Copper Talks End Without Agreement
ALBUQUERQUE (AP) _ Leaders of five major copper producers and 13 unions representing their workers headed home Sunday after a week of negotiations failed to come up with an agreement for cost-cutting measures aimed at helping the depressed U.S. copper industry.
″Obviously, we’re disappointed,″ Judd Cool, chief negotiator for one of the companies, Kennecott Corp., said Saturday.
Union leaders offered concessions amounting to $150 million over a 21/2 -year period, or roughly $10,000 in wages and benefits from every union copper worker now employed, said Edgar L. Ball, chairman of the National Nonferrous Coordinated Bargaining Committee that represents the 13 unions.
Failure to accept the unions’ counterproposal was ″a shameful exhibition of corporate irresponsibility″ that would be difficult to explain to copper company stockholders, he said.
Ball said during a news conference Saturday he was in a unique position of having offered to cut workers’ wages and having been rejected by management.
He said that ″basically, the companies have said, ‘That’s not enough.’ But we think you can’t expect much more than this from workers.″
Contracts with the five companies expire June 30, 1986, and union and industry representatives agreed earlier to meet this month in Albuquerque to try to salvage the nation’s flagging copper industry.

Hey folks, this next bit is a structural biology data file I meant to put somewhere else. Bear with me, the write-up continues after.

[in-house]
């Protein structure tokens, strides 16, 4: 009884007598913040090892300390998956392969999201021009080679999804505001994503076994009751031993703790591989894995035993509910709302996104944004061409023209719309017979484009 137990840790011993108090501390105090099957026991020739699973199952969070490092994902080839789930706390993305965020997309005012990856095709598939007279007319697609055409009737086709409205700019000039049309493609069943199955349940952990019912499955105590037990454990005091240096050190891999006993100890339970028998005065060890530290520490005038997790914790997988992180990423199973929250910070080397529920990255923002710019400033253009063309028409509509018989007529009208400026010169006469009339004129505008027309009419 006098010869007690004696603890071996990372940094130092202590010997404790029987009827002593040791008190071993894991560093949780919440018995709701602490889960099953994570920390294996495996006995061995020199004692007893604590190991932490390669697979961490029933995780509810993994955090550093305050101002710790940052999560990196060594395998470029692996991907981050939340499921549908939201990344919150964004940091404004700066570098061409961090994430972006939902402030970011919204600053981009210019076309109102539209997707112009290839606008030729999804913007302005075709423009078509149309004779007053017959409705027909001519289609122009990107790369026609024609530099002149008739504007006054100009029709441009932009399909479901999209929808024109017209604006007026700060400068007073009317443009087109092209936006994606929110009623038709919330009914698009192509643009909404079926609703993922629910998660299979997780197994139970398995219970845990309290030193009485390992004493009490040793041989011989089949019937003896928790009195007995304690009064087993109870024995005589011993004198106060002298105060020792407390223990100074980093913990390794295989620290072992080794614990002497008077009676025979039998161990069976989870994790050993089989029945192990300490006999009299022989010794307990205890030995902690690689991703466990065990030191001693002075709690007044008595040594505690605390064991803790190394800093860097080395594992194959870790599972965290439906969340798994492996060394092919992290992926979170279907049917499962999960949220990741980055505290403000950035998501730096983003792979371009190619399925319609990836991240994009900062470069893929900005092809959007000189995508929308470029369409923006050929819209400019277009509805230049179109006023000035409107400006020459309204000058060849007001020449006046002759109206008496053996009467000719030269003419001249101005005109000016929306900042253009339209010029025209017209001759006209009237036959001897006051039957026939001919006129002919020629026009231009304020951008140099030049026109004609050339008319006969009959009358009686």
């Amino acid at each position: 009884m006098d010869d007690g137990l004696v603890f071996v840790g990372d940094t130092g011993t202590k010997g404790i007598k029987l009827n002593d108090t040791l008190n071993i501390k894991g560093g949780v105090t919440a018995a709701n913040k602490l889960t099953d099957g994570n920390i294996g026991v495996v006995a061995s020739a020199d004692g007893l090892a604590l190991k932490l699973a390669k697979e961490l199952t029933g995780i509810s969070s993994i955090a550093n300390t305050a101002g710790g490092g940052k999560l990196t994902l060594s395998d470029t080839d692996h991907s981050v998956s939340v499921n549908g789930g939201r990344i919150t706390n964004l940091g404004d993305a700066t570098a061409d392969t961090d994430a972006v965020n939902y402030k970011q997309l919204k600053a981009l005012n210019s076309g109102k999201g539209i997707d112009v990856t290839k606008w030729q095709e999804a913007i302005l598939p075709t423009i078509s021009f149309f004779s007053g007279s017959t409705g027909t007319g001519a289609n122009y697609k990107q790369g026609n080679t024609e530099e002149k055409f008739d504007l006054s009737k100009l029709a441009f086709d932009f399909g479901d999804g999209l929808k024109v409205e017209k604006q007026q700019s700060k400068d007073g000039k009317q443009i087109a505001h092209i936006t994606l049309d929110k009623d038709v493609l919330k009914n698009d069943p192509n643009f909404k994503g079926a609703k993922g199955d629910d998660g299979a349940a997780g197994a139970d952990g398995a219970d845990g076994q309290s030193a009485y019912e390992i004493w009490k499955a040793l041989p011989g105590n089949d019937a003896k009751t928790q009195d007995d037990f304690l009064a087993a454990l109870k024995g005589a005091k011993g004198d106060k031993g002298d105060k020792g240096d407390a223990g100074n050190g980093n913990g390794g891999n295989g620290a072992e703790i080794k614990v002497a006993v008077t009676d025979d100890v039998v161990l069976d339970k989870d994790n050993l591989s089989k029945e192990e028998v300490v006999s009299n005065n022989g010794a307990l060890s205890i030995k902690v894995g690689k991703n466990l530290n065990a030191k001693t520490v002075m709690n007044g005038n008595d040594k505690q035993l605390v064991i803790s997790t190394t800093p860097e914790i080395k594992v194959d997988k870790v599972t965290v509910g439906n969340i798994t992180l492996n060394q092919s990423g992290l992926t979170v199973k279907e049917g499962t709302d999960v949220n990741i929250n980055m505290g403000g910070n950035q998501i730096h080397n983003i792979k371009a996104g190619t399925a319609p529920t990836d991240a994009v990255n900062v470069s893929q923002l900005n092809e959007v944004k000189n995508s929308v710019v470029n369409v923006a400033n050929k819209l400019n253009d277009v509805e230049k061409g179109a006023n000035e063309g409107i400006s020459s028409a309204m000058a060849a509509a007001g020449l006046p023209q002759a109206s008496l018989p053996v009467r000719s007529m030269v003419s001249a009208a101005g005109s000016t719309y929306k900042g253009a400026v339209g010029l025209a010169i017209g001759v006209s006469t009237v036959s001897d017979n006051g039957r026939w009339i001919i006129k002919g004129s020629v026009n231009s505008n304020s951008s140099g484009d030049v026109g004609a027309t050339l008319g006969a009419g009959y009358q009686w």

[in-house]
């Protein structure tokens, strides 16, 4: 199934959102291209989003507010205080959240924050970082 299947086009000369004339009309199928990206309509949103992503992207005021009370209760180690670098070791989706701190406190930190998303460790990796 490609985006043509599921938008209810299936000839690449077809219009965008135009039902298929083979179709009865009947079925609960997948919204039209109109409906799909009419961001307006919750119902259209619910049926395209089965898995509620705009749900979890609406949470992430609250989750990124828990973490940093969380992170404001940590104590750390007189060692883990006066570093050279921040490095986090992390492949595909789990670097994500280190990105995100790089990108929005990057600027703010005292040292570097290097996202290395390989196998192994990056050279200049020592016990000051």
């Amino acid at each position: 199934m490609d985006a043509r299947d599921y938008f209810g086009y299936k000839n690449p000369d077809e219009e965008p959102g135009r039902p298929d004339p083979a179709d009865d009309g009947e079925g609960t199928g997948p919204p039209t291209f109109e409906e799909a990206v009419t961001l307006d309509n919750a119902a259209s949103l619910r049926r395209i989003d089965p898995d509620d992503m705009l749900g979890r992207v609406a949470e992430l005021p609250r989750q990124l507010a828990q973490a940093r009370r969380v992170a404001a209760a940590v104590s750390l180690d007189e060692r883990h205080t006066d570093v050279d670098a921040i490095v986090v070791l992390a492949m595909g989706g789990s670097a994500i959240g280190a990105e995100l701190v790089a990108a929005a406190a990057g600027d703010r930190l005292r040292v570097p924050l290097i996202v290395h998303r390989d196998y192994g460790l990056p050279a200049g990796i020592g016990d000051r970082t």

Tentative agreements were reached with ASARCO and Inspiration Consolidated Copper Co. on wage and benefits concessions.
But rules set up for the talks, which started last Monday, required that any agreement had to apply to all the companies.
Kennecott Corp., Newmont Mining Corp. and Magma Copper Co. rejected the concessions.
Ken Hochstetler, Kennecott’s director of communications, declined comment on why Kennecott had rejected the union counterproposal or whether layoffs were planned.
Union negotiators said Saturday morning that they and company officials were still too far apart on wage and benefit issues in the preliminary talks.
Ball said the talks ended with no union-endorsed proposal to offer the nearly 1,000 copper workers who met Saturday as the National Nonferrous Conference, a group overseeing union agreements reached with various mining companies.